Providing homes for homeless veterans
19 July 2016
They have put their lives on the line protecting Australia but ex-service personnel are finding it hard to be back home with more than 3,000 homeless and/or suffering from Post-Traumatic Stress Disorder (PTSD).
Governor-General, His Excellency General the Honourable Sir Peter Cosgrove AK MC (Retd) and Lynne Cosgrove (middle), CEO of RSL Life Care Ron Thompson (second from the right), Manager for Homes for Heroes Adrian Talbot (left hand corner with wife Emily and children Eliza, Sophie and baby Jean).
Homes for Heroes, an accommodation program in Narrabeen run by RSL Lifecare who recently received a $3,000 donation from The Lakemba Club, addresses this need by providing permanent and temporary housing to ex-servicemen and women, and their families.
“We are currently housing 32 young veterans and 14 Vietnam veterans. We provide a housing first approach and then provide wraparound services to the individual once they have settled into their new environment,” said Adrian Talbot, Manager at Homes for Heroes.
“We have found homelessness comes with many facets of negative behaviours. The initial stage of recovery is conducted at Narrabeen. When an individual gets to a point of their recovery where they are ready to transition, we then refer them to our centre in Penrith. Penrith is set up as a transitional centre that deals with training, education, job ready programs and work placements. We can then facilitate a referral to FACS (Family and Community Services) so they can establish themselves in the community in their own home.”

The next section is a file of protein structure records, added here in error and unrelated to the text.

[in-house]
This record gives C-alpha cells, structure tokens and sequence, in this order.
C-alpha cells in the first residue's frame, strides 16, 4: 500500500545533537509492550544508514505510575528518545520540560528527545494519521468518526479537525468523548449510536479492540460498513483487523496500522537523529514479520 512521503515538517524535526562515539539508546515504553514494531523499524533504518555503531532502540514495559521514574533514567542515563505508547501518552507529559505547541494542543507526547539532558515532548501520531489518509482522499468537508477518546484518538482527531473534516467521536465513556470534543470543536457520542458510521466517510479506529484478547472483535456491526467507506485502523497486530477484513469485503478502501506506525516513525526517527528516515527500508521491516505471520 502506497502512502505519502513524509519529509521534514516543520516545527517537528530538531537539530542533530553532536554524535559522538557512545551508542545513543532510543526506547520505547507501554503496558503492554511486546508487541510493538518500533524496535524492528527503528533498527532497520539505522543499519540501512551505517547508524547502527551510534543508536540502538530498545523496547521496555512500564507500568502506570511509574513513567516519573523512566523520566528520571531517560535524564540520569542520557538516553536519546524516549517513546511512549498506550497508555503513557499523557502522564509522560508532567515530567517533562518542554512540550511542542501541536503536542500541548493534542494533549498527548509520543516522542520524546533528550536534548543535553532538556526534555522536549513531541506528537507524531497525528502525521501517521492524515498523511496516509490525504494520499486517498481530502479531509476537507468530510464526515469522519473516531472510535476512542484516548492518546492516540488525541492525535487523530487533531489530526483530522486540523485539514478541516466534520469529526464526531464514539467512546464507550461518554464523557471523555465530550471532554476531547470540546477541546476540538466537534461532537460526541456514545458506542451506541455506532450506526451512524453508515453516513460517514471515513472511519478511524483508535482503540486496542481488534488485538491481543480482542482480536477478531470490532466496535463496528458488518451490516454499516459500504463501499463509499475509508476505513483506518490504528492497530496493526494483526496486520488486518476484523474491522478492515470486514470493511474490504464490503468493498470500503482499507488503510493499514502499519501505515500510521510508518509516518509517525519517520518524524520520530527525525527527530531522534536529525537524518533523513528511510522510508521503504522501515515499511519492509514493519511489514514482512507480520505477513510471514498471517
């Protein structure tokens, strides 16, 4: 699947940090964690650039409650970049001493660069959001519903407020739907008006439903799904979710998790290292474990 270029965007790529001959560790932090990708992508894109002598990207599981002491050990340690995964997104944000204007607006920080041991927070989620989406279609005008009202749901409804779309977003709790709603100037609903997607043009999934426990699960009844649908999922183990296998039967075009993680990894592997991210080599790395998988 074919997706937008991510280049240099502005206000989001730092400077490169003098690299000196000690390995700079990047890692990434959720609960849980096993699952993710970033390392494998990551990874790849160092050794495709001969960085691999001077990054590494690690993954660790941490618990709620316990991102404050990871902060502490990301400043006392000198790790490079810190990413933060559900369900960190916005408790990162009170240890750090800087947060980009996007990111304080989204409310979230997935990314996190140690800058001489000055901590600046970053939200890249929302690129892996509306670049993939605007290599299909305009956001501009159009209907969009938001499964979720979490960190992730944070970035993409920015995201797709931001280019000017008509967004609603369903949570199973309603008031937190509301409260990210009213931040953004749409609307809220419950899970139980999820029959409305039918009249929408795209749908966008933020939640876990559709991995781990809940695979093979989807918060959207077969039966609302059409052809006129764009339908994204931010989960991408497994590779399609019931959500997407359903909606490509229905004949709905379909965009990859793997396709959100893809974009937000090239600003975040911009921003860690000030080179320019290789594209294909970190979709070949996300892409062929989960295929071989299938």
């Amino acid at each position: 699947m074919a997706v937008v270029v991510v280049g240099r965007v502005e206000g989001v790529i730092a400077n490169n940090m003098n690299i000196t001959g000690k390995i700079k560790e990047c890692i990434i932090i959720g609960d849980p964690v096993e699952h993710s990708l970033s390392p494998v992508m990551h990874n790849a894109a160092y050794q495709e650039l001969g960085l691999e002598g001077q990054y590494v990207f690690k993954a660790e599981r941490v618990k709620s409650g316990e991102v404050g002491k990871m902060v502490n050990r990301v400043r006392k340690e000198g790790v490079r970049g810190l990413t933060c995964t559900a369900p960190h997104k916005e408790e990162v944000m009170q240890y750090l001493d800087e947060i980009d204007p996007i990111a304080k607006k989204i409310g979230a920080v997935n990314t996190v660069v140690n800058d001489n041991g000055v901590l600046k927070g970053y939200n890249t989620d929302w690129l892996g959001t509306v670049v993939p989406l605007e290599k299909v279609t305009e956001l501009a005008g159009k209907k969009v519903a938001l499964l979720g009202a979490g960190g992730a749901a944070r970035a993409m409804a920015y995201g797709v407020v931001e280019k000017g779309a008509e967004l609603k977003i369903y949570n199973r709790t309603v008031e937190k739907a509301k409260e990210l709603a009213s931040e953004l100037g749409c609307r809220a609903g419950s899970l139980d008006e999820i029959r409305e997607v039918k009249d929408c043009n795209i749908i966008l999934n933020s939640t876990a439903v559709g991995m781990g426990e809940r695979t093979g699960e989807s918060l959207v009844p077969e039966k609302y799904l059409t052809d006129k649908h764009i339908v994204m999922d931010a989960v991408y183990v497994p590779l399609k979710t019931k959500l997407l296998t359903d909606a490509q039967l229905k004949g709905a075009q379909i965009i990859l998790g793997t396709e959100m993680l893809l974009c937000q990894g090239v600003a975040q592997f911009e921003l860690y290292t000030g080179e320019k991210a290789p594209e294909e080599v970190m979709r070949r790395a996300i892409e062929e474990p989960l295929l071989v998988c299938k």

The idea to support Homes for Heroes was first brought up by the committee of the Lakemba Services Social Club who felt the issue struck a chord deep within their core values. The Lakemba Club works closely with members of the Social Club and the Lakemba RSL Sub-Branch to forward community programs that will have a positive impact on the ex-service personnel of the Lakemba area and surrounds.
“There is a huge need for support of our ex-service personnel. Many of our current members have related stories of relatives coming home from war and suffering from many of the same debilitating symptoms,” said Rob Smith, Secretary of the Lakemba Sub-Branch.
“We need to take care of our returned ex-service personnel just as they have protected the country and taken care of us. The nation owes them plenty for putting their lives at risk and it is important to provide them with secure housing and comprehensive rehabilitation service while they get back on their feet,” said Dr George Peponis OAM, Chairman of the Canterbury group.